Hundreds of invasive aquarium fish removed from San Marcos River

Suckermouth armored catfish removed from San Marcos, San Antonio rivers

Plecostomus (Hypostomus plecostomus) and the vermiculated sailfin catfish (Pterygoplichthys disjunctivus) are both commonly referred to as armored catfish. (San Antonio River Authority)

SAN MARCOS, Texas – A total of 406 invasive suckermouth armored catfish were removed from the San Marcos River in recent weeks.

Texas Rivers and Streams, a division of Texas Parks and Wildlife, posted a photo on Facebook Thursday stating that the fish were removed during a dewatering event at Rio Vista Park.

The fish “have been introduced to numerous water bodies in Texas through aquarium dumping — Never Dump Your Tank!” officials said.

“Dumping anything out of an aquarium — fish, animals, and plants — can have devastating consequences for Texas’ natural waterbodies,” according to “This is true for both freshwater and saltwater aquariums. Never dump them into a natural body of water or flush them down the toilet.”

The San Antonio River Authority (SARA) released a similar public service announcement last November saying aquarium fish are considered an invasive species.

More specifically, SARA officials said armored catfish burrow into riverbanks, which leads to erosion of the banks and eventually bank collapse.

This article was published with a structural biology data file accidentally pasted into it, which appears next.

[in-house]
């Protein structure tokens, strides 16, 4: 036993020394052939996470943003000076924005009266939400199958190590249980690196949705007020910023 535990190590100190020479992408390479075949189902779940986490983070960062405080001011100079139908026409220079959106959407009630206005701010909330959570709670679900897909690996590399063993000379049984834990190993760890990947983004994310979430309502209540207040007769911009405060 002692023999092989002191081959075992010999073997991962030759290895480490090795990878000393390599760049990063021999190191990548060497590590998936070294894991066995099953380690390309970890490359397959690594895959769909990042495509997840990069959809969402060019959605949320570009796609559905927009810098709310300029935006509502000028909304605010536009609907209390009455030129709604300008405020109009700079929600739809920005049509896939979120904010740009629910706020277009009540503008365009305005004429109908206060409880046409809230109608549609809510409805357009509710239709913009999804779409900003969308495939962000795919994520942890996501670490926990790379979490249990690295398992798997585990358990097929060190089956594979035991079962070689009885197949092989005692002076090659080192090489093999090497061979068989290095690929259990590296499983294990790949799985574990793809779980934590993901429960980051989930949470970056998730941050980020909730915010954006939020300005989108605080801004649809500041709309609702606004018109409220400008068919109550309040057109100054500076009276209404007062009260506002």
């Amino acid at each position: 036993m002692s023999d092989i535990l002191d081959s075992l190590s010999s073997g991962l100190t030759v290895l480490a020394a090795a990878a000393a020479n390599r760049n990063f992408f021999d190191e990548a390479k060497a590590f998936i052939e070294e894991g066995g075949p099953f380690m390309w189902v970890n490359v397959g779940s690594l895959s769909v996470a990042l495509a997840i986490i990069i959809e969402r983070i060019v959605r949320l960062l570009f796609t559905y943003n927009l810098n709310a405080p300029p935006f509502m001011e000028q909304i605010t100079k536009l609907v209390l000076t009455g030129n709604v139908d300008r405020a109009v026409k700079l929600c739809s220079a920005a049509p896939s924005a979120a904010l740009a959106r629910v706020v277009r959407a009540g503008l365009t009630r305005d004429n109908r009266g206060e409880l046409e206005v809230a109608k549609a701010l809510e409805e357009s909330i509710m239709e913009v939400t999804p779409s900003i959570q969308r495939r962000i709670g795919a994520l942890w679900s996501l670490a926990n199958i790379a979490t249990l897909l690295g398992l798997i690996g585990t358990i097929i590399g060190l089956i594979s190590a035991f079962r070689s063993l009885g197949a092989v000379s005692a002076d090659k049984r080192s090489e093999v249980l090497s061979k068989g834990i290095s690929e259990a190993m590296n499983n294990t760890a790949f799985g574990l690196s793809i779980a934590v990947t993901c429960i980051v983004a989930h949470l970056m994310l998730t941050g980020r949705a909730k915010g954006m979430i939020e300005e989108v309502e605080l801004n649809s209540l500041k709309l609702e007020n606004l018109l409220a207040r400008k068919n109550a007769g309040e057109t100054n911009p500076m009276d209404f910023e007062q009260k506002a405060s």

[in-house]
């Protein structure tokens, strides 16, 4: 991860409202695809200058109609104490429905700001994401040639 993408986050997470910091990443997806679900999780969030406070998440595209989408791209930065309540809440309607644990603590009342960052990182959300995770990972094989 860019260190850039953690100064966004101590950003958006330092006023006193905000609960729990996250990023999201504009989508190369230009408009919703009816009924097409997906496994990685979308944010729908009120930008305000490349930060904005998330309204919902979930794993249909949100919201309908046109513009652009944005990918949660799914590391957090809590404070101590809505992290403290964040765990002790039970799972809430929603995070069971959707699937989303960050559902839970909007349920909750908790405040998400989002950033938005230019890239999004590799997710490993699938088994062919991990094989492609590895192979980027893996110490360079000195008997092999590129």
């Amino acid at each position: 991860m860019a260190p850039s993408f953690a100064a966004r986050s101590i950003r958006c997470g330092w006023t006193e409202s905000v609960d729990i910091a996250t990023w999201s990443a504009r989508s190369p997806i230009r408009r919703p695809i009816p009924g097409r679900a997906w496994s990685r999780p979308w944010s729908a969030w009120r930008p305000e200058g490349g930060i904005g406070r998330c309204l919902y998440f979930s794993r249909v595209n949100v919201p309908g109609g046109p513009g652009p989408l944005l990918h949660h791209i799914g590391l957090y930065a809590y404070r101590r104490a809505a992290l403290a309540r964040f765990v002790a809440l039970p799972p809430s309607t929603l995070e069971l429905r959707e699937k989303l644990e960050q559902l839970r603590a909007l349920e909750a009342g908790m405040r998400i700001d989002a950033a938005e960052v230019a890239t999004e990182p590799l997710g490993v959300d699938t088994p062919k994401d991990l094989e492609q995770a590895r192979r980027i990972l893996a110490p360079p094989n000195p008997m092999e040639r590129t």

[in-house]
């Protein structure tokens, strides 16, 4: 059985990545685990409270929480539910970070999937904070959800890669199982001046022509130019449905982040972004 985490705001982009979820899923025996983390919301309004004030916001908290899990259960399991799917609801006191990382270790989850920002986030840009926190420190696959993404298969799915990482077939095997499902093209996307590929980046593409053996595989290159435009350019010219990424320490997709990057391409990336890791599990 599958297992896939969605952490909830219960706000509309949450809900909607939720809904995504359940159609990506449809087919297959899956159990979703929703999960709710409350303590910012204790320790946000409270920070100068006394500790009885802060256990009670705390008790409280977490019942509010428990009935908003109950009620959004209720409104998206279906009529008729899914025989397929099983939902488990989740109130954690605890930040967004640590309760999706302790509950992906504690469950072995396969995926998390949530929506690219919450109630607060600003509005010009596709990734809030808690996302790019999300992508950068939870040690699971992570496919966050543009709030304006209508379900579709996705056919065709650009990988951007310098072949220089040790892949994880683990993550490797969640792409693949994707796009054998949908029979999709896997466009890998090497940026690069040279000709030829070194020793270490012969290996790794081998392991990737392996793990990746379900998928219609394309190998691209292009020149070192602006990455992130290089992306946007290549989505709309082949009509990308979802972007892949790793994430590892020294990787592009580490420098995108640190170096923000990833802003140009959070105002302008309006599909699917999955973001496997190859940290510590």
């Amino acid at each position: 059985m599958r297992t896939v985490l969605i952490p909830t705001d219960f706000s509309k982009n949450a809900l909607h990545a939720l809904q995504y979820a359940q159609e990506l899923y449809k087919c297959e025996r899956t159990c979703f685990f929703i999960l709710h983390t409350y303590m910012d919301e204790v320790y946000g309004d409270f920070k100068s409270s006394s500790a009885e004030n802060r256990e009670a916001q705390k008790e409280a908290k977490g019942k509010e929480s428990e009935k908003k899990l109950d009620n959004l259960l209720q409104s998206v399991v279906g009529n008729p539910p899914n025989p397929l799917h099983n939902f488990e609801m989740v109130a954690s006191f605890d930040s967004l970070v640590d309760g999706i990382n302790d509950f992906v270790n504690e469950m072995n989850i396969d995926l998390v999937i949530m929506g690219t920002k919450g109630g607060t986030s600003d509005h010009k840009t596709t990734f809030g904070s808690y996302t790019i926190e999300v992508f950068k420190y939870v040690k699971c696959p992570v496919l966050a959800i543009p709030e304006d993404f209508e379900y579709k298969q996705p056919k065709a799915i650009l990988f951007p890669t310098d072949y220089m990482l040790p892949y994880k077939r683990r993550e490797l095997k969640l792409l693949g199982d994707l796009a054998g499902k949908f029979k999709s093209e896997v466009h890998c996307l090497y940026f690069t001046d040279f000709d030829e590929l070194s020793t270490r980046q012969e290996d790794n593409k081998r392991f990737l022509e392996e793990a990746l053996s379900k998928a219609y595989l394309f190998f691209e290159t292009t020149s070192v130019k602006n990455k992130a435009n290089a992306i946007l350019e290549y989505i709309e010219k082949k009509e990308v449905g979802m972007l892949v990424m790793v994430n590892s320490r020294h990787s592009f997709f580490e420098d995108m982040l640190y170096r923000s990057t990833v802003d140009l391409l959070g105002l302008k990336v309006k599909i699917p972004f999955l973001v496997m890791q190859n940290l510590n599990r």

Texas Parks and Wildlife officials echoed that sentiment in a Facebook post shared Tuesday saying “suckermouth armored catfish, aka ‘plecos,’ compete with native fishes and dig burrows in banks, leading to erosion and bank destabilization.”

An aquarium fish that was released into the wild has grown out of control. Suckermouth armored catfish, aka “plecos,”...

Posted by Texas Parks and Wildlife on Tuesday, January 18, 2022

In December researchers from Texas A&M and Texas State universities fitted some of the armored catfish with experimental tags to study their movements in an effort to help make the removal of the species from local rivers more effective.

Returning fish to pet stores or trying to rehome them are the two options pet owners should consider, according to SARA.

Related: People are dumping aquarium pets into San Antonio River and it could cause bank collapse

About the Author:

Mary Claire Patton has been a journalist with KSAT 12 since 2015. She has reported on several high-profile stories during her career at KSAT and specializes in trending news and things to do around Texas and San Antonio.